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Inside Politics

A tale of two shops in Canton, Ohio

By CNN's Richard Quest

Cathy Wyatt is holding her own in the coffee shop business.
Follow Richard's political adventure at  American Quest
• The Candidates: Bush | Kerry

CANTON, Ohio (CNN) -- They are really nothing more than just two shops. A sandwich shop and a specialty coffee shop. Next door to each other in downtown Canton, in buildings that have been restored to resemble something of the city center's former glory.

Neither shop is remarkable, except for the women who own and run them. Both took risks to make it work, and both are planning to vote for U.S. President George W. Bush.

Quizno's sandwich shop is run by Robyn, who was made redundant from the Hoover vacuum cleaner company after 27 years.

She took her severance pay, mortgaged the house and bought the Quizno's franchise. She isn't making money, but very proudly she announces: "I am paying my bills ... and on time. "

It was the opportunity to do something by herself to be independent that led to this move.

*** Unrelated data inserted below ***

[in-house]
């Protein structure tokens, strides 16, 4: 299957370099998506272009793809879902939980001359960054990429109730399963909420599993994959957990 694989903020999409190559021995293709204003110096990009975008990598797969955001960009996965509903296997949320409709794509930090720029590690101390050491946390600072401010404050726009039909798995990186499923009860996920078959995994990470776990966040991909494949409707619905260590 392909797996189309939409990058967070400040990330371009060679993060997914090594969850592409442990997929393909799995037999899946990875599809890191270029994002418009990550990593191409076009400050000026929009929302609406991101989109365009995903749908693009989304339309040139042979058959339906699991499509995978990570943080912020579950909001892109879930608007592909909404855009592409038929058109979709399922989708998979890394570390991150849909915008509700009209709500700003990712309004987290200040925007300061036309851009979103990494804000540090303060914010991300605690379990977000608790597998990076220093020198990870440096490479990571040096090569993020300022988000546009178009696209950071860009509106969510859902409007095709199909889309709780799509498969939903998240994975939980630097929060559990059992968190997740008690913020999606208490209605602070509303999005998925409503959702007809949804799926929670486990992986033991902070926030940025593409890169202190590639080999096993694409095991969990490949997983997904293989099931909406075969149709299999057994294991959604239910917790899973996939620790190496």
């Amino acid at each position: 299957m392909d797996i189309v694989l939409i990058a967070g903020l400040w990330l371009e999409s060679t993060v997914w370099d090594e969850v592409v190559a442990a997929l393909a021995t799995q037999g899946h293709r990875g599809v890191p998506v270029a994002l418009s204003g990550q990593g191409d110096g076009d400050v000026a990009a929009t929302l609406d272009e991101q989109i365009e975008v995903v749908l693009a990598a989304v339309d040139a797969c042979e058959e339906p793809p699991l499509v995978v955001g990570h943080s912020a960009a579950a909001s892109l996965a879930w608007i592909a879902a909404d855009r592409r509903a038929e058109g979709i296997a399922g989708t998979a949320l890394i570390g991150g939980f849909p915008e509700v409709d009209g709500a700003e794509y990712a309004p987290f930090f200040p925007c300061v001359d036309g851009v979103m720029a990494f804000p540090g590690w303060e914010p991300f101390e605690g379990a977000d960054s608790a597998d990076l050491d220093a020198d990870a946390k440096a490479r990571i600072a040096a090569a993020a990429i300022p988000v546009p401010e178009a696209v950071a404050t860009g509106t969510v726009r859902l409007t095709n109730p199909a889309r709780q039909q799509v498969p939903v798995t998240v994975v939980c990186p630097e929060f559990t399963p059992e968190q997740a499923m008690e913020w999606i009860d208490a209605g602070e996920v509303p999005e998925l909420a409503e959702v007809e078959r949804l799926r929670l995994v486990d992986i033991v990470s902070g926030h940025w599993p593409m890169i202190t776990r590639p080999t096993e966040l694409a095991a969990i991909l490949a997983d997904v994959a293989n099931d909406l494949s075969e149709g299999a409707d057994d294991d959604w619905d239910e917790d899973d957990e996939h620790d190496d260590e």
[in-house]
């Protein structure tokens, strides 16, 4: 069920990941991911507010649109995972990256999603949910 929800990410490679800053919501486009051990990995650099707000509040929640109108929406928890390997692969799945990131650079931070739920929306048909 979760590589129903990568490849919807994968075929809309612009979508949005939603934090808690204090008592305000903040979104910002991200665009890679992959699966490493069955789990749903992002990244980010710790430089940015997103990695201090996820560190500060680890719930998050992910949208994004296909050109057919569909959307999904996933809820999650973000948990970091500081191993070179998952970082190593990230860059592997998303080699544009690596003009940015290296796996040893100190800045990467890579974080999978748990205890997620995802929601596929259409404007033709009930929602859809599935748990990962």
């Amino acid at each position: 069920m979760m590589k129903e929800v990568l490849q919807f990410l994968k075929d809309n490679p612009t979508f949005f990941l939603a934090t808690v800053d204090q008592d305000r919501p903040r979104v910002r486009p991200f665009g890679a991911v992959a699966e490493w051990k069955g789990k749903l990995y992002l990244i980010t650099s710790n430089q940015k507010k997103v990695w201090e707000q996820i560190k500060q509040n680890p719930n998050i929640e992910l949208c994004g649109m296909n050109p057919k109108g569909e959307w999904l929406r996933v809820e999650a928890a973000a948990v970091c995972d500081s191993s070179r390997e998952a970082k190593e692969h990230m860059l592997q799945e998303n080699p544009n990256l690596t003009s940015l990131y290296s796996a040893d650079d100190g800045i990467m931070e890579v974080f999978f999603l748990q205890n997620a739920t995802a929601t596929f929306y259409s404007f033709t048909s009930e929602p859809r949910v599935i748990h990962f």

"I wanted to do something on my own I wanted to own my own business. I think coming in every day and making someone's subs and giving them a smile helps me and them."

Next door, is Cathy Wyatt.

Her specialty coffee shop wouldn't be out of place in New York or LA. Except for the prices -- her lattes are half the price in those metropolitan areas. She is also holding her own in business.

Both women are also ardent republicans. Cathy Wyatt goes as far as to suggest her business decision to invest came about because President Bush was in the White House.

"I don't think I would have had the confidence to open up this shop unless George Bush had been president. I just think the atmosphere that he creates and the sense of security he presents I what helped make our decision open up the shop at this time."

These a strong words at an election time like this. And they give an indication as to the strategy of the Republicans in this heavily Democrat region.

Because if the Republicans can make inroads into the Democrat majority in the north of Ohio, but prevent the Democrats from doing the same thing to them in the south of the state (traditional Republican areas), then its really rather simple.

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